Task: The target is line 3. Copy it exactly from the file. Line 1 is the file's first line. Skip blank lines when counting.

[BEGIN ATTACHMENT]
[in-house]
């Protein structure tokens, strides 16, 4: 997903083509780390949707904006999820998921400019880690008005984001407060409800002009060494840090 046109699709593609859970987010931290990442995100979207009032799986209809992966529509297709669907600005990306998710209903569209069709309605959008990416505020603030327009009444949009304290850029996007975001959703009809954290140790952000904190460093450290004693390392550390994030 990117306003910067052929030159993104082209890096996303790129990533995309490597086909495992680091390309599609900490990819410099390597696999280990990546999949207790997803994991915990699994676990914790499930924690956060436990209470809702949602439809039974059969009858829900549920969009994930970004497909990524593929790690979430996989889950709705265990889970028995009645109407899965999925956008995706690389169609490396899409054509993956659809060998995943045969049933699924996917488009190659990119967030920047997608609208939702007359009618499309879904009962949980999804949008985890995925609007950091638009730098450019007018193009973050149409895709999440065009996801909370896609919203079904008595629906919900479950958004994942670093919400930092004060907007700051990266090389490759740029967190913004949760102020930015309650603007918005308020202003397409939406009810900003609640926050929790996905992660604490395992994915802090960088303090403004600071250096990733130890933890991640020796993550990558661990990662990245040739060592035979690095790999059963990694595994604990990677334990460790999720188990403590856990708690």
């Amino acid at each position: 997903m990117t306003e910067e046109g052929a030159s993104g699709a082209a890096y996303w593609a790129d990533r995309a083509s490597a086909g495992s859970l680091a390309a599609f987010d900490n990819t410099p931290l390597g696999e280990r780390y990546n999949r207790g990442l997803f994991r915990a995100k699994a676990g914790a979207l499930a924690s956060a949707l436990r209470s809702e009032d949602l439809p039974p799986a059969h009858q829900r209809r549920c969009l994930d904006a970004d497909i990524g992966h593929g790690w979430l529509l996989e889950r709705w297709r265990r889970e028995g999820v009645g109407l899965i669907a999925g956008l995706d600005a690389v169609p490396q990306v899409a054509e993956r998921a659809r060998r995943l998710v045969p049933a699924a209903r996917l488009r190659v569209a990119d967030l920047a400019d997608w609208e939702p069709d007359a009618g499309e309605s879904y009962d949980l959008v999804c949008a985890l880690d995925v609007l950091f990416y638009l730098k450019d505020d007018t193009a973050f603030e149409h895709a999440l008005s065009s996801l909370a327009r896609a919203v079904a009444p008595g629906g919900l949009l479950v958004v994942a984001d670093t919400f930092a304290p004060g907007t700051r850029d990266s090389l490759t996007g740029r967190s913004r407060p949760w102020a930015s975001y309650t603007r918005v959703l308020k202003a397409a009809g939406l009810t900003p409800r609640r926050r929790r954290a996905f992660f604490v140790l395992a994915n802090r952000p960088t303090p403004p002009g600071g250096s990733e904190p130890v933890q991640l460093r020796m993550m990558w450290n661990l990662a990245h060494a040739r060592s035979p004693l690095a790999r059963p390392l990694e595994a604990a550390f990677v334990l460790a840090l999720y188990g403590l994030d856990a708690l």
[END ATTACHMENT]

């Amino acid at each position: 997903m990117t306003e910067e046109g052929a030159s993104g699709a082209a890096y996303w593609a790129d990533r995309a083509s490597a086909g495992s859970l680091a390309a599609f987010d900490n990819t410099p931290l390597g696999e280990r780390y990546n999949r207790g990442l997803f994991r915990a995100k699994a676990g914790a979207l499930a924690s956060a949707l436990r209470s809702e009032d949602l439809p039974p799986a059969h009858q829900r209809r549920c969009l994930d904006a970004d497909i990524g992966h593929g790690w979430l529509l996989e889950r709705w297709r265990r889970e028995g999820v009645g109407l899965i669907a999925g956008l995706d600005a690389v169609p490396q990306v899409a054509e993956r998921a659809r060998r995943l998710v045969p049933a699924a209903r996917l488009r190659v569209a990119d967030l920047a400019d997608w609208e939702p069709d007359a009618g499309e309605s879904y009962d949980l959008v999804c949008a985890l880690d995925v609007l950091f990416y638009l730098k450019d505020d007018t193009a973050f603030e149409h895709a999440l008005s065009s996801l909370a327009r896609a919203v079904a009444p008595g629906g919900l949009l479950v958004v994942a984001d670093t919400f930092a304290p004060g907007t700051r850029d990266s090389l490759t996007g740029r967190s913004r407060p949760w102020a930015s975001y309650t603007r918005v959703l308020k202003a397409a009809g939406l009810t900003p409800r609640r926050r929790r954290a996905f992660f604490v140790l395992a994915n802090r952000p960088t303090p403004p002009g600071g250096s990733e904190p130890v933890q991640l460093r020796m993550m990558w450290n661990l990662a990245h060494a040739r060592s035979p004693l690095a790999r059963p390392l990694e595994a604990a550390f990677v334990l460790a840090l999720y188990g403590l994030d856990a708690l």